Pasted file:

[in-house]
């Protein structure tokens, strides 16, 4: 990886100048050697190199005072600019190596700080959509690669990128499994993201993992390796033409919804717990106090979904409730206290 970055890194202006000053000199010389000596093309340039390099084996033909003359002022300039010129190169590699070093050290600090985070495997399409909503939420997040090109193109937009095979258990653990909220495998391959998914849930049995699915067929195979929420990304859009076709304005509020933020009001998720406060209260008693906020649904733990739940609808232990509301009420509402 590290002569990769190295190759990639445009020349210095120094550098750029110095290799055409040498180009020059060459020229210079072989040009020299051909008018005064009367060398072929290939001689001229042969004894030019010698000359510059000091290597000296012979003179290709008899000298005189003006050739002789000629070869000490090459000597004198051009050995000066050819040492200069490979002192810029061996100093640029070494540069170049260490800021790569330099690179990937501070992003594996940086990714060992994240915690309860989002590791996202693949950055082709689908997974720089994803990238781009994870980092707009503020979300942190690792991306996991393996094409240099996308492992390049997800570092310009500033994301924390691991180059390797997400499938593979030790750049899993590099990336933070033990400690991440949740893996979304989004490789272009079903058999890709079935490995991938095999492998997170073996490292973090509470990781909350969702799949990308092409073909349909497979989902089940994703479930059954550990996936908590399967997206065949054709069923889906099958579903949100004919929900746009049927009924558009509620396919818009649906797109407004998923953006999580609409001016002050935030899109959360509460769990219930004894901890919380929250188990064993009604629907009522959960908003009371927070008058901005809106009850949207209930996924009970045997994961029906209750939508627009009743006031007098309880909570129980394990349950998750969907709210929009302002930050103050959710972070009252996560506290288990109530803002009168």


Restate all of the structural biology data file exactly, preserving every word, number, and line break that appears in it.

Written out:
[in-house]
């Protein structure tokens, strides 16, 4: 990886100048050697190199005072600019190596700080959509690669990128499994993201993992390796033409919804717990106090979904409730206290 970055890194202006000053000199010389000596093309340039390099084996033909003359002022300039010129190169590699070093050290600090985070495997399409909503939420997040090109193109937009095979258990653990909220495998391959998914849930049995699915067929195979929420990304859009076709304005509020933020009001998720406060209260008693906020649904733990739940609808232990509301009420509402 590290002569990769190295190759990639445009020349210095120094550098750029110095290799055409040498180009020059060459020229210079072989040009020299051909008018005064009367060398072929290939001689001229042969004894030019010698000359510059000091290597000296012979003179290709008899000298005189003006050739002789000629070869000490090459000597004198051009050995000066050819040492200069490979002192810029061996100093640029070494540069170049260490800021790569330099690179990937501070992003594996940086990714060992994240915690309860989002590791996202693949950055082709689908997974720089994803990238781009994870980092707009503020979300942190690792991306996991393996094409240099996308492992390049997800570092310009500033994301924390691991180059390797997400499938593979030790750049899993590099990336933070033990400690991440949740893996979304989004490789272009079903058999890709079935490995991938095999492998997170073996490292973090509470990781909350969702799949990308092409073909349909497979989902089940994703479930059954550990996936908590399967997206065949054709069923889906099958579903949100004919929900746009049927009924558009509620396919818009649906797109407004998923953006999580609409001016002050935030899109959360509460769990219930004894901890919380929250188990064993009604629907009522959960908003009371927070008058901005809106009850949207209930996924009970045997994961029906209750939508627009009743006031007098309880909570129980394990349950998750969907709210929009302002930050103050959710972070009252996560506290288990109530803002009168």